Saturday, September 22, 2007
When a prison inmate recently mailed a hard-boiled egg to federal magistrate judge James R. Muirhead of New Hampshire, the judge registered his objection, borrowing inspiration from a famous Dr. Seuss story, Green Eggs and Ham (a story famous in part for being composed of only 50 different words). According to CBS News and the Associated Press, the magistrate penned the following opinion:
I do not like eggs in the file.
I do not like them in any style.
I will not take them fried or boiled.
I will not take them poached or broiled.
I will not take them soft or scrambled
Despite an argument well-rambled.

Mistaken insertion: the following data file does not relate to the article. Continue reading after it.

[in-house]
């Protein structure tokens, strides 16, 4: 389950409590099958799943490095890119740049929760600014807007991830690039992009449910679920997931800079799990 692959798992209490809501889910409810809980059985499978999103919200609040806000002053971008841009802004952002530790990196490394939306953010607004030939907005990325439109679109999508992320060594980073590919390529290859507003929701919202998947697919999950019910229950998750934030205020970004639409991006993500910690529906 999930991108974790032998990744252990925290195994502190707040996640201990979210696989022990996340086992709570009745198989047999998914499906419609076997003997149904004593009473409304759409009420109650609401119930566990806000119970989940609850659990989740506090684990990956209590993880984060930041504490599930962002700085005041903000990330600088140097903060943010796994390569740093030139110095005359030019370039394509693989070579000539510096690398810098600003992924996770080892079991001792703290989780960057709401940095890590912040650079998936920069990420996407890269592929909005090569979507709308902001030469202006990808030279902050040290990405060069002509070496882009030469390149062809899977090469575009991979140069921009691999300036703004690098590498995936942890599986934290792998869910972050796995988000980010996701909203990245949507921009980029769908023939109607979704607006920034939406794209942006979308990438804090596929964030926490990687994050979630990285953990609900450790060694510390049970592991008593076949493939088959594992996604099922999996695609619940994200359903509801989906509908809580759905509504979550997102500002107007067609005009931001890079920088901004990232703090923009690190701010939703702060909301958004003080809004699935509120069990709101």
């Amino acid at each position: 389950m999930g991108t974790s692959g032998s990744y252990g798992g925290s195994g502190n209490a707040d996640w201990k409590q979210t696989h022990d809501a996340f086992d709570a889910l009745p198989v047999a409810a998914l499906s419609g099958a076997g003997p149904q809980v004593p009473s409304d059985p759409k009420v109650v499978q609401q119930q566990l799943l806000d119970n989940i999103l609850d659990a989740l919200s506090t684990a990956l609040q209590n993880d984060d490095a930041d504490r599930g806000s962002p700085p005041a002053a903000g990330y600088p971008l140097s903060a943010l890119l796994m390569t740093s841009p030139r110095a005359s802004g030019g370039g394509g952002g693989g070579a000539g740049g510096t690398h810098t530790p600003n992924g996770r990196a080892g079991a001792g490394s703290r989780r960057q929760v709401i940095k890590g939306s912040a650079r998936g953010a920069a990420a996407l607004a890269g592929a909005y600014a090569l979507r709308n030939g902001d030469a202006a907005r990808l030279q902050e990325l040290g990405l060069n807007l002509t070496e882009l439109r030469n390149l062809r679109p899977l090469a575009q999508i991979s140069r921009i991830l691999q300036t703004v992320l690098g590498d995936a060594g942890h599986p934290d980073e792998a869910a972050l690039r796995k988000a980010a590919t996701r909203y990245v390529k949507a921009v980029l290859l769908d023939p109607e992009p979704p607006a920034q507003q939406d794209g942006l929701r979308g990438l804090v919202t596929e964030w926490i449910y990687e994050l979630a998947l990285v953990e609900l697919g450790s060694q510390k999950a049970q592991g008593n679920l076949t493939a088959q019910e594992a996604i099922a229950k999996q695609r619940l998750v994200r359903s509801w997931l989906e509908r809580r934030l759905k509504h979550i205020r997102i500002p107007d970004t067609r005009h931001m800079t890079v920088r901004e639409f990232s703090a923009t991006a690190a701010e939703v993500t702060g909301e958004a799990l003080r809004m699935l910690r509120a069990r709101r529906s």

No fan I am
Of the egg at hand.
Destroy that egg!
Today I say! Without delay!
Washburn University School of Law will host its second Writing to Win Symposium on Plain Language Jury Instructions in Topeka, Kansas, April 6-8, 2008. The keynote speaker is the Honorable Carol Corrigan, Associate Justice of the California Supreme Court., who chaired the California Judicial Council Task Force on Jury Instructions from 1997 to 2005. Justice Corrigan is one of the three California justices who recently received the 2007 LWI/ALWD Golden Pen Award for California's Plain-Language Jury Instructions.
If you would like to make a presentation at the symposium, send your proposal by October 15, 2007. Click here for information on submitting proposals: Download washburnsymposium_rfp.pdf .
Friday, September 21, 2007